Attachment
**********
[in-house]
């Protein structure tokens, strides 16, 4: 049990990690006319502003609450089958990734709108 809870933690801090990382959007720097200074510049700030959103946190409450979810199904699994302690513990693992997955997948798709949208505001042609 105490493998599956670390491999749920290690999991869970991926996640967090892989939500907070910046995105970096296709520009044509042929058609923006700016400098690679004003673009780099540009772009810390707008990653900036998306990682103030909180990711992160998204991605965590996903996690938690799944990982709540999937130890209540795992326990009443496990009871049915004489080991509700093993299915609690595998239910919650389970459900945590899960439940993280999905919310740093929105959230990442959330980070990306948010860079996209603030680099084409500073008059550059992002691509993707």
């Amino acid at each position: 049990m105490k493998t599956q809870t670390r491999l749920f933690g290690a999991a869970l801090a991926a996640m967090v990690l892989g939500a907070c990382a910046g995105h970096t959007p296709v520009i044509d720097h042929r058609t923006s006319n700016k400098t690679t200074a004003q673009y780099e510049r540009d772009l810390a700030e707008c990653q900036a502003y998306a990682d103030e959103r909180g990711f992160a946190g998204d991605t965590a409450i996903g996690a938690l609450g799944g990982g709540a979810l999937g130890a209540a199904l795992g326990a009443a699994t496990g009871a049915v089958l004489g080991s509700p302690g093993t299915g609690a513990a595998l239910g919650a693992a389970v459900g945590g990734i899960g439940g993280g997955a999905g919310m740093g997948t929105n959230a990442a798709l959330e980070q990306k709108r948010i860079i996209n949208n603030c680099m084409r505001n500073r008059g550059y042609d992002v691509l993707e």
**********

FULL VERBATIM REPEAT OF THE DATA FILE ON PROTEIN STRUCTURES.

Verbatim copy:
[in-house]
């Protein structure tokens, strides 16, 4: 049990990690006319502003609450089958990734709108 809870933690801090990382959007720097200074510049700030959103946190409450979810199904699994302690513990693992997955997948798709949208505001042609 105490493998599956670390491999749920290690999991869970991926996640967090892989939500907070910046995105970096296709520009044509042929058609923006700016400098690679004003673009780099540009772009810390707008990653900036998306990682103030909180990711992160998204991605965590996903996690938690799944990982709540999937130890209540795992326990009443496990009871049915004489080991509700093993299915609690595998239910919650389970459900945590899960439940993280999905919310740093929105959230990442959330980070990306948010860079996209603030680099084409500073008059550059992002691509993707």
């Amino acid at each position: 049990m105490k493998t599956q809870t670390r491999l749920f933690g290690a999991a869970l801090a991926a996640m967090v990690l892989g939500a907070c990382a910046g995105h970096t959007p296709v520009i044509d720097h042929r058609t923006s006319n700016k400098t690679t200074a004003q673009y780099e510049r540009d772009l810390a700030e707008c990653q900036a502003y998306a990682d103030e959103r909180g990711f992160a946190g998204d991605t965590a409450i996903g996690a938690l609450g799944g990982g709540a979810l999937g130890a209540a199904l795992g326990a009443a699994t496990g009871a049915v089958l004489g080991s509700p302690g093993t299915g609690a513990a595998l239910g919650a693992a389970v459900g945590g990734i899960g439940g993280g997955a999905g919310m740093g997948t929105n959230a990442a798709l959330e980070q990306k709108r948010i860079i996209n949208n603030c680099m084409r505001n500073r008059g550059y042609d992002v691509l993707e």